"State" means the State of South Carolina and any of its offices, agencies, authorities, departments, commissions, boards, divisions, instrumentalities, including the South Carolina Protection and Advocacy System for the Handicapped, Inc., and institutions, including state-supported governmental health care facilities, schools, colleges, universities, and technical colleges.

(emphasis added).

The Tort Claims Act thus governs this action regardless of the Handicapped Accessibility Act. At most, the Handicapped Accessibility Act provides evidence of a duty owed to Olson by the University to maintain its buildings in a manner in which they are accessible to the handicapped -- it does not supplant or override the Tort Claims Act.

We find the Circuit Court properly declined to permit Olson to pursue a cause of action based on the Handicapped Accessibility Act. The two-year statute of limitations found in the Tort Claims Act is applicable to all causes of action against the University and other governmental entities whether the alleged duty violated arises under the Handicapped Accessibility Act, another statute, or common law.

III. Faculty House's Appeal

Faculty House appeals the Circuit Court's denial of its motion for summary judgment on the ground Olson failed to demonstrate Faculty House was negligent by either placing the liquid on the floor or by failing to remove it after having actual or constructive notice of the liquid's presence.

We are aware that generally, the denial of a motion for summary judgment is not immediately appealable. Ballenger v. Bowen, 313 S.C. 476, 443 S.E.2d 379 (1991). Our appellate courts, however, have recognized an exception to this rule. Specifically, the courts have made a practice of accepting appeals of denials of interlocutory orders not ordinarily immediately appealable when these appeals are companion to issues that are reviewable.

Our examination of the case law regarding this exception begins with the Supreme Court's agreement to consider an appeal of whether a trial court erred in failing to require a party make its complaint more definite in Briggs v. Richardson, 273 S.C. 376, 256 S.E.2d 544 (1979). Additionally appealed to the Court for its review was an issue of whether the trial court erred in overruling the appellant's demurrer. Presented with the question of whether to address the denial of the motion for a more definite complaint, the Briggs Court pronounced: "While not normally appealable, [the] issue [concerning the motion for a more definite complaint] is before the Court due to the appealability of the first issue [regarding the demurrer]." Id. at 379 n.1, 256 S.E.2d at 546 n.1.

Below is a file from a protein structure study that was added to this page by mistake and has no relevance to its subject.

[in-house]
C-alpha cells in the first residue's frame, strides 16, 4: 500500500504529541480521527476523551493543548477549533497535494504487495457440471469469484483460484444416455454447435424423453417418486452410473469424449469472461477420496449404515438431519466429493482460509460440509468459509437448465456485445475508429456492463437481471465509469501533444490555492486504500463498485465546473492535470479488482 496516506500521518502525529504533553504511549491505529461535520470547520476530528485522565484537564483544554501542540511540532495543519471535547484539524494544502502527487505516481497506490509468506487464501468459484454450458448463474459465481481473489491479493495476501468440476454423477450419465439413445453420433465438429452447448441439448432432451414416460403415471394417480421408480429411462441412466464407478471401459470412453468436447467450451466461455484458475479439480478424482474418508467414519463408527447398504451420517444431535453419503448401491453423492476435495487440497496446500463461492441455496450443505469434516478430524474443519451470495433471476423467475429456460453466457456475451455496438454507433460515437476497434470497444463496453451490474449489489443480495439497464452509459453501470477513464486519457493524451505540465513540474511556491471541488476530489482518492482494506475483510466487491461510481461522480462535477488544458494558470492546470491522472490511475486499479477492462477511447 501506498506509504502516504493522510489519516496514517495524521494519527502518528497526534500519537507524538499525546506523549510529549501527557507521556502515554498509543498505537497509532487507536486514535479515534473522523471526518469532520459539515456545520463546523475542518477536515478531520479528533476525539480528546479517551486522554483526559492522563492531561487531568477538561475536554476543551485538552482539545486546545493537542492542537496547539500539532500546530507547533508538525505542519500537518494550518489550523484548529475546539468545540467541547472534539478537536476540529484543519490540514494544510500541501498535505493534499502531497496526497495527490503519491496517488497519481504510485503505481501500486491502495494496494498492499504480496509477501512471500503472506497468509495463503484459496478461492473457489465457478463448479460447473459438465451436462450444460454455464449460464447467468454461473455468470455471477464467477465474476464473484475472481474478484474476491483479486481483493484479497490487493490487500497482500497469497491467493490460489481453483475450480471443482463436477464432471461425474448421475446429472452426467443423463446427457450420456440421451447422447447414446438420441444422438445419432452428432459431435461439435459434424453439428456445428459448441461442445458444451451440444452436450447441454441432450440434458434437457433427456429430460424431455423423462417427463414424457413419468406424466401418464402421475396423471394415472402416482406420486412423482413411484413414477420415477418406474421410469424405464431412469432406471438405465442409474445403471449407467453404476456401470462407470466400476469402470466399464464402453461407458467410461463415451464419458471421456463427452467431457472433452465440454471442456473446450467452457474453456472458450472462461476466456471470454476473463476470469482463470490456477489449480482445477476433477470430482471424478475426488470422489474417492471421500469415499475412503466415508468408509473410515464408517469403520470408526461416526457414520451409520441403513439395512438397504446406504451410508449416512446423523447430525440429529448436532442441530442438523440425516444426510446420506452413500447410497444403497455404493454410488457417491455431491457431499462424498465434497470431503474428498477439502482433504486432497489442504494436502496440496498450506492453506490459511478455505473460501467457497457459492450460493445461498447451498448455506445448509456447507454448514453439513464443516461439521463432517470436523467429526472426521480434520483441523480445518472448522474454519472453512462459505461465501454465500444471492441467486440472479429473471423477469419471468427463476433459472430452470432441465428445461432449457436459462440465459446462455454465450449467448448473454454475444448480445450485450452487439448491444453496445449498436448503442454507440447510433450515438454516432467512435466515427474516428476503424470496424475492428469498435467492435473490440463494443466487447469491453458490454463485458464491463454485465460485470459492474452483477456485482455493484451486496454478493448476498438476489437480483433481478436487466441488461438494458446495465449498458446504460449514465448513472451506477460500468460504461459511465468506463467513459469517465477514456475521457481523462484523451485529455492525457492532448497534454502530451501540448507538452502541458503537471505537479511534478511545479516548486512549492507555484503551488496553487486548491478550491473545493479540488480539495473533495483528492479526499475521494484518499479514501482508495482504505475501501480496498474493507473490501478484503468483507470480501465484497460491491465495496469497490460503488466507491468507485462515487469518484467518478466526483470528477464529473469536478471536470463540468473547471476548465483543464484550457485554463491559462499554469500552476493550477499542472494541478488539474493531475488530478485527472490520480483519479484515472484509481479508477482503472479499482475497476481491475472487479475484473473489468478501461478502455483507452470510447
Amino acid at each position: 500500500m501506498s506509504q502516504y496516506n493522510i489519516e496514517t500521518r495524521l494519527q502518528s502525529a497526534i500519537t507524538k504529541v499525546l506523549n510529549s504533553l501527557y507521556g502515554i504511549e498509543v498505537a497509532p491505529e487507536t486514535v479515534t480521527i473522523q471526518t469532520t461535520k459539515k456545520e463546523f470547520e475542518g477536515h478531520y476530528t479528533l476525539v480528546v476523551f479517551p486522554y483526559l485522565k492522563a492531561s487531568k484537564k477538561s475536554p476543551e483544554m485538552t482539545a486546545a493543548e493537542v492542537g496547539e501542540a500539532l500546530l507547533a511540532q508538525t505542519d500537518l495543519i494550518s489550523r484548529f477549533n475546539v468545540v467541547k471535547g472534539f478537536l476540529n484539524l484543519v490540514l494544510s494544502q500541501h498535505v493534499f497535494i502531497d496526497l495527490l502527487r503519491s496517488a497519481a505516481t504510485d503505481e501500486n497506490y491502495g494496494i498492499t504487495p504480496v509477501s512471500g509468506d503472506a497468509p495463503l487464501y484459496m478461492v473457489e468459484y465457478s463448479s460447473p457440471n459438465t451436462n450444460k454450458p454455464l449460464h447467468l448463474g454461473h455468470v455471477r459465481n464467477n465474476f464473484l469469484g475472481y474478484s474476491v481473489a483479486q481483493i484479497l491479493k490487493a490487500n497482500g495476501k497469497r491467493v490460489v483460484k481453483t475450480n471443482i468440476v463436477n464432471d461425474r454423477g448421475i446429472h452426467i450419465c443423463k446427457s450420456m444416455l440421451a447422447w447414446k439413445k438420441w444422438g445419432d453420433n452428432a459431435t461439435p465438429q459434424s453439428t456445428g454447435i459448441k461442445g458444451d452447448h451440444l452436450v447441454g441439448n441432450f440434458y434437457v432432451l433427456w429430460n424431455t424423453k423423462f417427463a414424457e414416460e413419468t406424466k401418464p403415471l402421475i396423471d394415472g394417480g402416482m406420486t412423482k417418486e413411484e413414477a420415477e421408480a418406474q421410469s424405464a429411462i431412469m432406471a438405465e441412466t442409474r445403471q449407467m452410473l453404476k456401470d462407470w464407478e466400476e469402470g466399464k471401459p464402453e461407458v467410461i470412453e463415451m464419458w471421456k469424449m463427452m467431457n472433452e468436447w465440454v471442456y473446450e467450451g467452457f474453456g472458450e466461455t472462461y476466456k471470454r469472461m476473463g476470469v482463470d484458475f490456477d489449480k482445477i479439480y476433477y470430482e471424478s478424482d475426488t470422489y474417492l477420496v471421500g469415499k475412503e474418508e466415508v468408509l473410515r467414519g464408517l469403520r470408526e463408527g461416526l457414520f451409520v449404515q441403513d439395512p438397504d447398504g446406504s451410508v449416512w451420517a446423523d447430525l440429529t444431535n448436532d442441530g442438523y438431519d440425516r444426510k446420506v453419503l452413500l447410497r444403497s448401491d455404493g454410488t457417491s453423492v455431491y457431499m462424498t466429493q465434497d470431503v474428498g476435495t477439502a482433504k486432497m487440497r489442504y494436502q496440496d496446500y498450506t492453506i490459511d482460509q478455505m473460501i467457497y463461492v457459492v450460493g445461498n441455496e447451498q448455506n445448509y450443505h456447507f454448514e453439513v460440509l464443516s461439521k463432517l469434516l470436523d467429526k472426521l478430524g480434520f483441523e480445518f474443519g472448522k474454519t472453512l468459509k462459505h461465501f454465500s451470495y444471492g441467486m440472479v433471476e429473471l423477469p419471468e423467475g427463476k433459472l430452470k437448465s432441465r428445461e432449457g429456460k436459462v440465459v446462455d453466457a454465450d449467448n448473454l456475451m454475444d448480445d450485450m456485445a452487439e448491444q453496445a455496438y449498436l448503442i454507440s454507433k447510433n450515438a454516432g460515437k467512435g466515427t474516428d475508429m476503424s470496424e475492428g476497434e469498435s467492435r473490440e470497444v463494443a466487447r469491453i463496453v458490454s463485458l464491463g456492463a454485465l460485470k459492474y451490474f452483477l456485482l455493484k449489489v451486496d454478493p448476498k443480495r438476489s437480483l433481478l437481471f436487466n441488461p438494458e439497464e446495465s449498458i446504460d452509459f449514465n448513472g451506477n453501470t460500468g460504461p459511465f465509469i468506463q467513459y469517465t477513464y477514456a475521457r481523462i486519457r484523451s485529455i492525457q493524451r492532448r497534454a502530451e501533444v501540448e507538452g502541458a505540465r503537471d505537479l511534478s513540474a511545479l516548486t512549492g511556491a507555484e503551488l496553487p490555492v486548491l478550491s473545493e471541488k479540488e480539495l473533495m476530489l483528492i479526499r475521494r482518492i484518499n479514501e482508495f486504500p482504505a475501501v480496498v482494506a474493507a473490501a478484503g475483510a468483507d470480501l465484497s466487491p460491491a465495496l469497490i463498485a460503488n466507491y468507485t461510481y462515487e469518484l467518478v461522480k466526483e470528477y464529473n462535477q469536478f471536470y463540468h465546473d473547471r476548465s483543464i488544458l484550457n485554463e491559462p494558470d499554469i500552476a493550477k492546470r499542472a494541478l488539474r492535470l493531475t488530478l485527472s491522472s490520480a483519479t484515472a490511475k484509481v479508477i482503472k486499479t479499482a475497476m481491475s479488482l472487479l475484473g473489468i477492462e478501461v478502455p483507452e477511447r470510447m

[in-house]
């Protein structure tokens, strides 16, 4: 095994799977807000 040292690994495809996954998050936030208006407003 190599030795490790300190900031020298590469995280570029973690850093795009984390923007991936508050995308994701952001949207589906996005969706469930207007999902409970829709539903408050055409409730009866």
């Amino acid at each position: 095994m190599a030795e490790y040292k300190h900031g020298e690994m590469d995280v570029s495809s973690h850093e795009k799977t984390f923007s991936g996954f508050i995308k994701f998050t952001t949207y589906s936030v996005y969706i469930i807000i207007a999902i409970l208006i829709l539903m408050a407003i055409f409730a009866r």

This Court has taken a concordant view concerning the propriety of reviewing interlocutory orders not ordinarily immediately appealable.

In Garrett v. Snedigar, 293 S.C. 176, 359 S.E.2d 283 (Ct. App. 1987), partners in a real estate venture brought an action for fraud, breach of contract, and violations of the South Carolina Uniform Securities Act against the organizer, a construction company, and an investment advisor who was retained to market the partnership. The investment advisor was also sued for negligence. The Circuit Court granted the plaintiffs' motion for summary judgment, which concerned the issue of whether their interests in the partnership were securities. The trial court additionally granted the plaintiffs' motion to amend their cause of action for negligence and denied the investment advisor's summary judgment motion pertaining to this claim. On appeal, the investment advisor argued, inter alia, the trial court erred in acting on the plaintiffs' motion to amend without holding a hearing separate from his motion for summary judgment. In response, the Court stated:

An interlocutory appeal of this issue … is not normally allowed. See Davis-McGee Mule Co. v. Marett, 129 S.C. 36, 37, 123 S.E. 323, 323 (1924) ("No appeal can be made except from a final judgment."). An order denying summary judgment cannot be appealed, even after trial. Holloman v. McAllister, 289 S.C. 183, 345 S.E.2d 728 (1986). However, these issues are properly before us because the issue of whether the Circuit Court erred in granting the motion of the plaintiffs for partial summary judgment is appealable. See Briggs v. Richardson, 273 S.C. 376, 379, 256 S.E.2d 544, 546 (1979) ("While not normally appealable, this issue is before the Court due to the appealability of the first issue.").

Id. at 183 n.2, 359 S.E.2d at 287 n.2 (emphasis added).

Numerous reviews of denials of summary judgment motions have occurred since Garrett. See Anthony v. Padmar, Inc., 307 S.C. 503, 415 S.E.2d 828 (Ct. App. 1992), cited in 4 Am. Jur. 2d Appellate Review § 170 (1995) (in a case where opposing motions for summary judgment resulted in the trial court granting one and denying the other, the Court of Appeals held the party whose motion was denied may have the denial reviewed on the appeal because the question of whether the trial court erred in granting the other motion was appealable); Pruitt v. Bowers, 330 S.C. 483, 488, 499 S.E.2d 250, 253 (Ct. App. 1999), cert. denied ("[Respondent/Appellant] argues the trial court erred in granting [Appellant/Respondent's] motion to amend her complaint. [Appellant/Respondent] responds that the order granting the motion is interlocutory and thus not appealable. We agree that under the precedent of Briggs v. Richardson … and Garrett v. Snedigar … [Respondent/Appellant's] appeal of the amendment order is interlocutory and generally not appealable, but may be considered by the court because it accompanies the appeal of the grant of [Respondent/Appellant's] motion for summary judgment."); Tanner v. Florence City-County Bldg. Comm'n, 333 S.C. 549, 553, 511 S.E.2d 369, 371 (Ct. App. 1999) (this Court ruled: "[A]n order that is not directly appealable will be considered if there is an appealable issue before this court.").